1 May 1169: The Anglo-Norman Invasion of Ireland began on this day.
The 1st of May 1169 is the date traditionally assigned to mark the beginning of the Invasion of Ireland by military forces drawn from England & Wales. The genesis of the Expedition was the bid by Diarmait Mac Murchada the deposed king of the province of Leinster to win back his kingdom. To do this he needed help from abroad as he knew he could not hope to succeed against the combined armies of - Rory O’Connor/Ruaidhrí Ó Conchobhair -the High King of Ireland.
King Diarmait left Ireland in late 1166 to seek help in England from King Henry II. However he was not just king of England but also Duke of Normandy and held extensive territories in France that he was constantly called upon to tour in order to maintain his patchwork Empire. When Diarmait finally caught up with him in France he won his backing on condition that he be Henry’s man - ie he recognised Henry as his Overlord. Presumably he would have secured a Charter to carry with him to produce in front of the men of England to show that he had Royal Assent for his raising of Mercenaries in that Country. His efforts met with success.
Thus it came about that in May of 1169 a force from England landed at Bannow Bay Wexford under the command of Robert Fitzstephen - whose own mother Nesta was a Lady of Wales. These forerunners of the English Forces of eight and a half centuries consisted of approximately 30 knights, 60 other horsemen and some 300 archers & footmen. Maurice de Prendergast from Wales arrived the following day with another 10 knights and 60 archers. They weren't of course all ‘English’ as they were would have been many Welsh -esp. the archers - in their ranks and quite possibly some real ‘Normans’ too - but to the Gaels of Ireland they were ‘the English’.
It was a good place to land as it was on King Diarmait’s home turf. It was also within striking distance of two of Ireland’s most important ports - the Norse held towns of Wexford and Waterford. King Diarmait was already back in Ireland by this stage and after a period of operating incognito had shown his hand and had raised a force to dispute with the High King his claim to re take his seat as king of Leinster. He even had a small force of mercenaries with him that he paid out of his own resources. He sent one of his own son’s with a force of 500 men to rendezvous with these outside reinforcements and with the combined force Diarmait then advanced and layed siege to Wexford. After initially being repulsed, they forced the Wexfordmen to submit. By prior terms the town and the lands around it were granted to Fitzstephen and de Prendergast.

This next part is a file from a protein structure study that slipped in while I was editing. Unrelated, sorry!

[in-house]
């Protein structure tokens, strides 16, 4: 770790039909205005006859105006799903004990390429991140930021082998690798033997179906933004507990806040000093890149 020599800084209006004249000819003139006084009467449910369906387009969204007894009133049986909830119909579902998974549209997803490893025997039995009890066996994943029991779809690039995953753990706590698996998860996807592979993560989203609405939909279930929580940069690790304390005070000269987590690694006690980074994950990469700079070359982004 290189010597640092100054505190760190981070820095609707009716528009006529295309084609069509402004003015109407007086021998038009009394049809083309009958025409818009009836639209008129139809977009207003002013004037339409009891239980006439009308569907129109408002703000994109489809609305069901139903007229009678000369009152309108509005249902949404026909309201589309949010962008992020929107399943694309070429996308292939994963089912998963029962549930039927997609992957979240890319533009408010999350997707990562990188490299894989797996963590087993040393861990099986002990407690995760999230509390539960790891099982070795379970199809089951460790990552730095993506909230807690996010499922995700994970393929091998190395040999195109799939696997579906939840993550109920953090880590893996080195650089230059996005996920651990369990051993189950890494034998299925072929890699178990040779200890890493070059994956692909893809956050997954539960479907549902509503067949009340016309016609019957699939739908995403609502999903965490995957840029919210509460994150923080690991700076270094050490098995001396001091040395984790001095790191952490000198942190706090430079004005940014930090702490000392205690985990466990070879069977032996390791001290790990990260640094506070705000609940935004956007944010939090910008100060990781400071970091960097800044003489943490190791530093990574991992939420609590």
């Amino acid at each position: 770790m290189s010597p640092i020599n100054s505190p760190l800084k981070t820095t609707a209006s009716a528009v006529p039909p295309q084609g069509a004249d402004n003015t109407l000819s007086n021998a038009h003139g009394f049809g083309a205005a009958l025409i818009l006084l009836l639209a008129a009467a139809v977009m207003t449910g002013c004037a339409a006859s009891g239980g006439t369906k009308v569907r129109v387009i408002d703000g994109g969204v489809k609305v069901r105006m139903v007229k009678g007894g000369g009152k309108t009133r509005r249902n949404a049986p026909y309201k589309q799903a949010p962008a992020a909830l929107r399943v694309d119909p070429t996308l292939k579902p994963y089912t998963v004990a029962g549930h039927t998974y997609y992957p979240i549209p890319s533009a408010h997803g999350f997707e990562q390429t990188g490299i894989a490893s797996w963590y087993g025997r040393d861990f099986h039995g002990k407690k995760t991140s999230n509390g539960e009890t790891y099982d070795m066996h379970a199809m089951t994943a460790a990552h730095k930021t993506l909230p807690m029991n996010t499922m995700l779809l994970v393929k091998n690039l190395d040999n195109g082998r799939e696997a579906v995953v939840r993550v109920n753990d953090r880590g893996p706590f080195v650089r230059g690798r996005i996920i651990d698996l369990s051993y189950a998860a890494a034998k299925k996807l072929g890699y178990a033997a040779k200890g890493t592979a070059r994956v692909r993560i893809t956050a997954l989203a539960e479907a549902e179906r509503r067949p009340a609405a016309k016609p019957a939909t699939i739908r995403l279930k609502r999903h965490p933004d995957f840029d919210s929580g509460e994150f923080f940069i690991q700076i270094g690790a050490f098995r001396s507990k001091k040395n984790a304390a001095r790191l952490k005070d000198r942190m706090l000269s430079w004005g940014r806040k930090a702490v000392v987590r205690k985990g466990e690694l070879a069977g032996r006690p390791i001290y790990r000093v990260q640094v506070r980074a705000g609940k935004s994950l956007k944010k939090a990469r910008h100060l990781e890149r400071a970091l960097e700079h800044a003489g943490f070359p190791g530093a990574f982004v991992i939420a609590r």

Thus Fortune, constant only in her instability, almost deserted not only MacMurchad, but Fitzstephen also. However on the following morning, after Mass had been celebrated throughout the Army, they proceeded to renew the assault with more circumspection and order, relying on their skill as well as their courage, and when they drew near to the walls the townsmen despairing of being able to defend them and reflecting that they were disloyally resisting their Prince sent envoys Dermitius [Diarmait] commissioned to treat of the terms of Peace. At length by the mediation of two bishops who chanced to be in town at the time, and other worthy and peaceable men peace was restored, the townsmen submitting to Dermitius and delivering four of their chief men as hostages for their fealty to him. And the more to animate the courage of his adherents and reward their chiefs for their first success he forthwith granted the town with the whole territory appertaining to it to Fitzstephen and Maurice according to the stipulations in their original Treaty.
Expugnatio Hibernica by Giraldus Cambrenus
So these later arrivals did not want a payment in specie for their efforts but wished to be rewarded with lands and towns and cities of their own which must of course be at the expense of those who already held them - ie lands either granted to them by Diarmait from those of his underlings or taken at the expense of their common enemies in the rest of Ireland. This was the root of the idea of the Conquest in the eyes of the men who made it - to usurp the Irish kings and rule in their stead. From such small beginnings emanated many great and bloody events in the History of Ireland.
* Illustration by Angus McBride